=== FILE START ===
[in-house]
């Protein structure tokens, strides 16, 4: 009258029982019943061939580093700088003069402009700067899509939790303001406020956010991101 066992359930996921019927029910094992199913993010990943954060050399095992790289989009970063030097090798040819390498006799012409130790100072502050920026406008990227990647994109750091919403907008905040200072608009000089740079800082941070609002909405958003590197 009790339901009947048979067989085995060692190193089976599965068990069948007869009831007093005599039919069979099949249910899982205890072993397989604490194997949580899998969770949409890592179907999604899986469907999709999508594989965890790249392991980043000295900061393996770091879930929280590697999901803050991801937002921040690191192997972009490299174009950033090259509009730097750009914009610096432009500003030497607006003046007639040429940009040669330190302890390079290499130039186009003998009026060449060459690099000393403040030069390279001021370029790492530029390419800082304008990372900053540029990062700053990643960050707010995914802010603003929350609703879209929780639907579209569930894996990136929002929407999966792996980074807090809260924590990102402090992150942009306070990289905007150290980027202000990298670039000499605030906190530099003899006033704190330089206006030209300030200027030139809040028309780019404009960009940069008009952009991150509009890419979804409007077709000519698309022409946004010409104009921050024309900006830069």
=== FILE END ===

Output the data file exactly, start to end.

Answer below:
[in-house]
């Protein structure tokens, strides 16, 4: 009258029982019943061939580093700088003069402009700067899509939790303001406020956010991101 066992359930996921019927029910094992199913993010990943954060050399095992790289989009970063030097090798040819390498006799012409130790100072502050920026406008990227990647994109750091919403907008905040200072608009000089740079800082941070609002909405958003590197 009790339901009947048979067989085995060692190193089976599965068990069948007869009831007093005599039919069979099949249910899982205890072993397989604490194997949580899998969770949409890592179907999604899986469907999709999508594989965890790249392991980043000295900061393996770091879930929280590697999901803050991801937002921040690191192997972009490299174009950033090259509009730097750009914009610096432009500003030497607006003046007639040429940009040669330190302890390079290499130039186009003998009026060449060459690099000393403040030069390279001021370029790492530029390419800082304008990372900053540029990062700053990643960050707010995914802010603003929350609703879209929780639907579209569930894996990136929002929407999966792996980074807090809260924590990102402090992150942009306070990289905007150290980027202000990298670039000499605030906190530099003899006033704190330089206006030209300030200027030139809040028309780019404009960009940069008009952009991150509009890419979804409007077709000519698309022409946004010409104009921050024309900006830069």